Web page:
WASHINGTON — The new acting head of the Justice Department’s Civil Rights Division is a liberal activist lawyer who has spoken out on the “disastrous” war on drugs, the “morally bankrupt” prison industry, “out of control” police militarization, and the “broken” asset forfeiture program. She has called for the legalization of marijuana and wants the government to eliminate -- not just roll back -- mandatory minimum sentences.
Vanita Gupta also has a lot of Republican friends.
Gupta, the 39-year-old deputy legal director of the American Civil Liberties Union, is set to take over the Justice Department’s Civil Rights Division on an acting basis next week. An official familiar with the process confirmed that President Barack Obama plans to nominate her to take the role permanently.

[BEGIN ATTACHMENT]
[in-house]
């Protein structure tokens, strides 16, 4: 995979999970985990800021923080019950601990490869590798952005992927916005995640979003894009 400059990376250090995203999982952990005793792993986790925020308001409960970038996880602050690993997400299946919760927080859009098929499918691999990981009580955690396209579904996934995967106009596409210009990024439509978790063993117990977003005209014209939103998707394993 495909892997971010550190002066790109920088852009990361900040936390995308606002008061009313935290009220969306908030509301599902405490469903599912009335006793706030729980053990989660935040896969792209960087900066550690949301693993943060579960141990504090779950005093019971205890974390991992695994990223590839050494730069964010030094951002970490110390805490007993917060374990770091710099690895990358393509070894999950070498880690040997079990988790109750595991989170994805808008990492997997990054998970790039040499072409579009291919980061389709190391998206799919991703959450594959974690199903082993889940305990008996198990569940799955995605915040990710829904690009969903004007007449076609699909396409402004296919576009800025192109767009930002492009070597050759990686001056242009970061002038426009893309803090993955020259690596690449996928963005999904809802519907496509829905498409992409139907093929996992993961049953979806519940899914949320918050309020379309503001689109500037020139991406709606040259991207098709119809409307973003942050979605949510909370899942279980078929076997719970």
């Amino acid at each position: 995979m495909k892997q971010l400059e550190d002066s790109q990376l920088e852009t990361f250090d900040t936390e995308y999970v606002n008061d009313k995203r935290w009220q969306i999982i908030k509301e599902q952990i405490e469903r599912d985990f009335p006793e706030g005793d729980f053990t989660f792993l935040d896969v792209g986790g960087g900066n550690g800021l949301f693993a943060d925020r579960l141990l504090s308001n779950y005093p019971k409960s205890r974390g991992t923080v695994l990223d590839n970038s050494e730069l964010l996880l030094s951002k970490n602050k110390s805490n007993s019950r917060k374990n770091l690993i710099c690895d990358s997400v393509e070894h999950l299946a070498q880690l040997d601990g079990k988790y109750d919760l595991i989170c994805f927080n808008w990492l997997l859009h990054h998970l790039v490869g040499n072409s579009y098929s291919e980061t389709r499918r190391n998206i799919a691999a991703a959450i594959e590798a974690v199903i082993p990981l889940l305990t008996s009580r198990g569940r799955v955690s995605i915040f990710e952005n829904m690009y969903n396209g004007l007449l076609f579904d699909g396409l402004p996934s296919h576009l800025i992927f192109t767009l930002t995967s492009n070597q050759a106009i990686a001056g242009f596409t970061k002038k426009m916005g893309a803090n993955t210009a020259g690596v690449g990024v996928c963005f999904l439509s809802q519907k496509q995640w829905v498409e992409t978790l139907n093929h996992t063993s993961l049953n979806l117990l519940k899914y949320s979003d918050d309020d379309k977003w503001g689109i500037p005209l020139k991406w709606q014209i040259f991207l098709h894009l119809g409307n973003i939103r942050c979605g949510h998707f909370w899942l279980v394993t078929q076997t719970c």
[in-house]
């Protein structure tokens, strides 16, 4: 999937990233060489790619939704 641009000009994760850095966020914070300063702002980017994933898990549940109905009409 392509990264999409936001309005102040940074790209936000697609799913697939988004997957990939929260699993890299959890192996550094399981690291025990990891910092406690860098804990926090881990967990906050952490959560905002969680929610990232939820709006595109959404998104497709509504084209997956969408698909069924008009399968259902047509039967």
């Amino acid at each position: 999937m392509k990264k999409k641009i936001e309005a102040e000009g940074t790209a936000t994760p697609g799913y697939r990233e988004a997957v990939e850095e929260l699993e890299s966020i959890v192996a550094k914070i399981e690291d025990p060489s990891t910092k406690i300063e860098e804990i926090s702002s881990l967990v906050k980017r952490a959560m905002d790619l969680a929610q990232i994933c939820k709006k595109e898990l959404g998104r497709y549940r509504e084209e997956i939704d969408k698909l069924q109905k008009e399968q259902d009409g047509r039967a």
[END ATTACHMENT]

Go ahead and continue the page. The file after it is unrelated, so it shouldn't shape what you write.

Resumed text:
If Gupta is tapped for the civil rights post on a permanent basis, she’d undoubtably be one of the Obama administration's most liberal nominees. But she’s not just winning backing from her fellow civil rights attorneys and journalist Glenn Greenwald. Also weighing in with support are conservatives, including Grover Norquist, representatives of the legislative group ALEC, and former National Rifle Association President David Keene -- no fan of the Civil Rights Division’s work.
“Frankly, the Civil Rights Division is the worst place over there. It’s been awful,” Keene told The Huffington Post. But Gupta, he said, is “very different from what you would expect from the Obama administration.” He said he thinks she’s a good pick.
“If the administration had picked people like this in the first place, they may not be in the situation they find themselves in today,” Keene said.
Marc Levin, of the conservative criminal justice reform group Right on Crime, said he thought Gupta a good candidate because of her work across the aisle. But he said he doesn't expect she will sail through the confirmation process.
“Like any appointee to this position, because it deals with things like voter ID that are controversial and pretty partisan these days, I think that she may get questions or even opposition on that,” Levin said.